Worry and rumination are similar, but importantly not the same. Worry is defined as, “a state of anxiety and uncertainty over actual or potential problems.” Worry is the cognitive part of anxiety, the thinking part necessary to imagine potential solutions. At its best, it is active and purposeful.

Rumination is likewise a cognitive aspect of anxiety, but instead focuses on the symptoms, causes and consequences of distress, rather than its solutions. Long associated with anxiety disorders and depression, rumination is a kind of negative circular thinking that exacerbates anxious feelings, impairs problem solving, and often erodes supportive relationships. Unlike worry that can steer toward a solution, rumination tends to embody the very worst cognitive aspect of anxiety: feeling powerless and stuck.

More simply stated, worry can lead to solutions whereas rumination can lead to depression.

When worry next tempts you into overthinking and rumination territory, keep these four points in mind.

1. Focus on what’s in your control, not what isn’t.

A sense of control has long been associated with healthy coping and positive feelings, even in the face of adversity. And while circumstances can often feel fully outside our control, we know that we can always control our attitude, and even our feelings to some extent.Research shows that the simple act of naming your emotions can deliver a sense control. How we label them, and how we think about them, is one key way we can always exert control even in the most powerless of situations.

2. Find the silver lining, and keep your mind there.  

New research suggests optimism, and the capacity to see the silver lining in situations, may be the key to protecting against ruminations ill effects, and promoting resiliency. Focusing on how badly you feel, and why you deserve to feel this way, is the mental trap of rumination. Instead of focusing on fixed attributes of you or the situation, try instead to think about the opportunities for growth and change, and what you will learn that will help you, or someone else, in the future.

3. Focus on solutions.

When worry is focused on solutions, anxiety diminishes. Research at the University of California, Riverside, found that when worry is used to plan for contingencies, it helps people cope with anticipatory anxiety. If you can’t stop worrying about a situation, make sure you are keeping your thoughts geared towards solutions. This will keep your worry productive, and helpful.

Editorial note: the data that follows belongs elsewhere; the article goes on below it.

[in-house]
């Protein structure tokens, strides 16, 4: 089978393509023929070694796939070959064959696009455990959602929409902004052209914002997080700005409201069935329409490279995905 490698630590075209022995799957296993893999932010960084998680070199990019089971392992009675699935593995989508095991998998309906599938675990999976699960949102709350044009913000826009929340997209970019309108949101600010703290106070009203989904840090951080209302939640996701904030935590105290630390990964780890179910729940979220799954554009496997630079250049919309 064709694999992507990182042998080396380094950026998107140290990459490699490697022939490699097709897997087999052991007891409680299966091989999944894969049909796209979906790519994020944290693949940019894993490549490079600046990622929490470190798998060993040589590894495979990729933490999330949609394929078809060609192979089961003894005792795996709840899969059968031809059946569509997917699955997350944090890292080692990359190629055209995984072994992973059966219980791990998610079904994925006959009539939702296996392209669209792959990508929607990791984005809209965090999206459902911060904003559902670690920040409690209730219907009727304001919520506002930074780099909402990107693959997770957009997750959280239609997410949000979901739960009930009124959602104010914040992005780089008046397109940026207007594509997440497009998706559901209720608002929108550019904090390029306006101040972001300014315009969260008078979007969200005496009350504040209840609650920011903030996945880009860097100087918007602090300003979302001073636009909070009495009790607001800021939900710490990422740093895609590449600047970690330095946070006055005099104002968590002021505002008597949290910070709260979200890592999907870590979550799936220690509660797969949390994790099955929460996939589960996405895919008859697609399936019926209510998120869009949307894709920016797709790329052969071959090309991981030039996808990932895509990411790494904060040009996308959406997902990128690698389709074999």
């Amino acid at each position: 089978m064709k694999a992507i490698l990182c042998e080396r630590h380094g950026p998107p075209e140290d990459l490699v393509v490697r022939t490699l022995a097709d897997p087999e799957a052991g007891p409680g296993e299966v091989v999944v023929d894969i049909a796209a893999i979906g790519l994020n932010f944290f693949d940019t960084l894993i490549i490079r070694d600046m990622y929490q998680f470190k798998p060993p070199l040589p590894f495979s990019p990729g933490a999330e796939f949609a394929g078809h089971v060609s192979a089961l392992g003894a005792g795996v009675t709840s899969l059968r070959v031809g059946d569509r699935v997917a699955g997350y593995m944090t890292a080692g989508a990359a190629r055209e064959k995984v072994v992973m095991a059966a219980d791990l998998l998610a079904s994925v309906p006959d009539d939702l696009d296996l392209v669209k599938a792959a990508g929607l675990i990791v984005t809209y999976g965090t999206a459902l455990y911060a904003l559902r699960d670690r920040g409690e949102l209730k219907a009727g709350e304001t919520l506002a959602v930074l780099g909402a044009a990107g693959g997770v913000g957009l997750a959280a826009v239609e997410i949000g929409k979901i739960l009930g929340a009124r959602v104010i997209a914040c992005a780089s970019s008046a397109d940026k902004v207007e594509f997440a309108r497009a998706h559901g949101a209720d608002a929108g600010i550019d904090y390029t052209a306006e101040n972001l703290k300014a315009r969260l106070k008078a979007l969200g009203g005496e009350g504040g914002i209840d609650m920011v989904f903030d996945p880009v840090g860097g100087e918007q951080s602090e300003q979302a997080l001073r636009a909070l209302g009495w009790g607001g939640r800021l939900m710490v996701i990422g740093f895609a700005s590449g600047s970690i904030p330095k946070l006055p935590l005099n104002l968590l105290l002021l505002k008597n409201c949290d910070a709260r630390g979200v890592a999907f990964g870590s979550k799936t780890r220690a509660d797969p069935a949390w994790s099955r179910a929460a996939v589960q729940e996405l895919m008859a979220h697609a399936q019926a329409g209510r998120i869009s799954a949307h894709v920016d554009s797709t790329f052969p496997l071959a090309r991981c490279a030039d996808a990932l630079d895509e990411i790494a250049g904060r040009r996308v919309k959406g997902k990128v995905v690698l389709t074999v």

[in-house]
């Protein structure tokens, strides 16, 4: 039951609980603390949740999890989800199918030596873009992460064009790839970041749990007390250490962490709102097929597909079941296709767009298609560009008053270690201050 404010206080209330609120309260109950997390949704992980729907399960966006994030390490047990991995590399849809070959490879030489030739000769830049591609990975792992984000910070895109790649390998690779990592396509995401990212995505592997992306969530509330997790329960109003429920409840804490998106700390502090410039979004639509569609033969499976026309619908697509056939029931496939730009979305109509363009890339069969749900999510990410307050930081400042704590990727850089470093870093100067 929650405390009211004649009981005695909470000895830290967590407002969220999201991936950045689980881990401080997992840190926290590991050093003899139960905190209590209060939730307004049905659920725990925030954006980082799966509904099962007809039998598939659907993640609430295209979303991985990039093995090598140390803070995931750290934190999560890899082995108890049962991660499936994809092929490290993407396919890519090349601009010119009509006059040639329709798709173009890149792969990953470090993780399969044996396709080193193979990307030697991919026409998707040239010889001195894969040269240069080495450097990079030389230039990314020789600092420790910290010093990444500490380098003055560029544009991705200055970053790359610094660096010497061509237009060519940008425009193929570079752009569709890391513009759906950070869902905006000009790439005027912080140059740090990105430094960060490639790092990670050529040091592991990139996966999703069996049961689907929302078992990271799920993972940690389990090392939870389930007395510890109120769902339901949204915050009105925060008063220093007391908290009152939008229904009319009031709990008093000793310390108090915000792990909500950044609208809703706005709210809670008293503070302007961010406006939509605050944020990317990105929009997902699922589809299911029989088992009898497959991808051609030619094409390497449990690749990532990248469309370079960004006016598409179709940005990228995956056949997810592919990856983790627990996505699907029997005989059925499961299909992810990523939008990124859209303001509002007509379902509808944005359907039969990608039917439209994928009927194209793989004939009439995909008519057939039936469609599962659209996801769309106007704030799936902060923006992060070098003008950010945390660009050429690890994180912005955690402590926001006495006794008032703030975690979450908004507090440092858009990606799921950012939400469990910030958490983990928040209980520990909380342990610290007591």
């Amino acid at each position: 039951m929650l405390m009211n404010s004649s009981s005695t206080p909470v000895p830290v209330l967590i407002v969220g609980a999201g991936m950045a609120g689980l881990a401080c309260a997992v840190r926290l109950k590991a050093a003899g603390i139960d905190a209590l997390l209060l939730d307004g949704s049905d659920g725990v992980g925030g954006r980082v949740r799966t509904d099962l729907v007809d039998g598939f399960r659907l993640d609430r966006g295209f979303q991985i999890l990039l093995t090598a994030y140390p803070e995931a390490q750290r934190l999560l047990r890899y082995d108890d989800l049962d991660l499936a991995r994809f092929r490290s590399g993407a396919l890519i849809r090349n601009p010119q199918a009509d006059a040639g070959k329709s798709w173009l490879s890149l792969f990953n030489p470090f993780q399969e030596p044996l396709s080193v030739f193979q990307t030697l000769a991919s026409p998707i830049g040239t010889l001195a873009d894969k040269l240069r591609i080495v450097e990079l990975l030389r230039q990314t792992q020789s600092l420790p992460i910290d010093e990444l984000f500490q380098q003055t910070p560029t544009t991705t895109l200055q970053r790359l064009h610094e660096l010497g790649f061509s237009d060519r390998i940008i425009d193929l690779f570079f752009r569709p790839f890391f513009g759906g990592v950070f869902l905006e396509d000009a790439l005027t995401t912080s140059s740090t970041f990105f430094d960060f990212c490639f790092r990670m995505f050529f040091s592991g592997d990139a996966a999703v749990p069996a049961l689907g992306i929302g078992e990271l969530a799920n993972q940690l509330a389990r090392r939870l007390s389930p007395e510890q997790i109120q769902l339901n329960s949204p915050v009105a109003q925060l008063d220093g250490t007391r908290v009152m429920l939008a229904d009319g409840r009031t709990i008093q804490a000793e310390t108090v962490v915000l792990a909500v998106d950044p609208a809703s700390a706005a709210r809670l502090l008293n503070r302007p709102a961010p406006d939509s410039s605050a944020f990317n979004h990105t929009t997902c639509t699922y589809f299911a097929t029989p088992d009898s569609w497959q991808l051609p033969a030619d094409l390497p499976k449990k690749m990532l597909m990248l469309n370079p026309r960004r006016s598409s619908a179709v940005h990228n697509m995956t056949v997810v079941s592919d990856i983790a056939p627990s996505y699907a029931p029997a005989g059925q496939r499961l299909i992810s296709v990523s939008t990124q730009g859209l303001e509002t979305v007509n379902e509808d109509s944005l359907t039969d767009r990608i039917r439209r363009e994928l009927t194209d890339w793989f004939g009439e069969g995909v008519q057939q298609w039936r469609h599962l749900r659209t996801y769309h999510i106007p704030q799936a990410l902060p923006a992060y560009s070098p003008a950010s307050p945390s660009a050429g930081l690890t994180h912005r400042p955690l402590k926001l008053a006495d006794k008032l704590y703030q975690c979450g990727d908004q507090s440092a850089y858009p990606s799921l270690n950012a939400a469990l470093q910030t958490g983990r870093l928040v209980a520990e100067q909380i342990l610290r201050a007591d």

4. Distract yourself if you are still feeling stuck or overwhelmed.

Whether it’s a funny video, taking a cognitive break, or simply focusing on the furniture or physical attributes of the environment around you, distraction has been shown to have an emotionally regulating effect in people who tend toward depression. The faster you regulate your emotional response, the faster your coping skills will come online.

To use anxiety as a productive tool, we have to make sure worry doesn’t tip into the sticky swirl of rumination. With the wrong attitude and outlook, anxious worry can quickly transform itself into more dangerous overthinking. A gateway to depression, rumination is anxiety run amok, where negative feelings drive a spiral of negative thinking that leads to increased distress, and a greater sense of hopelessness.

Optimism, on the other hand, is a powerful hedge against this negative spiral, and according to science, just might be the gateway to resilience.

 

For more help with managing stress and anxiety, check out my anxiety blog, download my free ebook, or sign up for my newsletter.